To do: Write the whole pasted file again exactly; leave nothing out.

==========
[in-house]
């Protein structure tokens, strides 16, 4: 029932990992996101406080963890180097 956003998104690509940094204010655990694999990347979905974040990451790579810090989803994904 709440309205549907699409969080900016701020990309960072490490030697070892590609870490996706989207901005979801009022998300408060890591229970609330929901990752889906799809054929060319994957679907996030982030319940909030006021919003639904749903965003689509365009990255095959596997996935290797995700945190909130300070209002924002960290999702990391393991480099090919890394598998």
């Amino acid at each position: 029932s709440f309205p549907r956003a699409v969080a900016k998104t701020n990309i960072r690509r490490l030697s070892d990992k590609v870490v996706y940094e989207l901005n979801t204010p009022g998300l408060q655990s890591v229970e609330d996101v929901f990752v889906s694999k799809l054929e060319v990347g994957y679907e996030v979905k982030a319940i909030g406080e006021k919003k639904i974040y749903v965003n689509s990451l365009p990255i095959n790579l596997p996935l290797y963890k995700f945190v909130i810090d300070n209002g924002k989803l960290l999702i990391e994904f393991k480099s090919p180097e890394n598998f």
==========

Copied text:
[in-house]
């Protein structure tokens, strides 16, 4: 029932990992996101406080963890180097 956003998104690509940094204010655990694999990347979905974040990451790579810090989803994904 709440309205549907699409969080900016701020990309960072490490030697070892590609870490996706989207901005979801009022998300408060890591229970609330929901990752889906799809054929060319994957679907996030982030319940909030006021919003639904749903965003689509365009990255095959596997996935290797995700945190909130300070209002924002960290999702990391393991480099090919890394598998």
């Amino acid at each position: 029932s709440f309205p549907r956003a699409v969080a900016k998104t701020n990309i960072r690509r490490l030697s070892d990992k590609v870490v996706y940094e989207l901005n979801t204010p009022g998300l408060q655990s890591v229970e609330d996101v929901f990752v889906s694999k799809l054929e060319v990347g994957y679907e996030v979905k982030a319940i909030g406080e006021k919003k639904i974040y749903v965003n689509s990451l365009p990255i095959n790579l596997p996935l290797y963890k995700f945190v909130i810090d300070n209002g924002k989803l960290l999702i990391e994904f393991k480099s090919p180097e890394n598998f």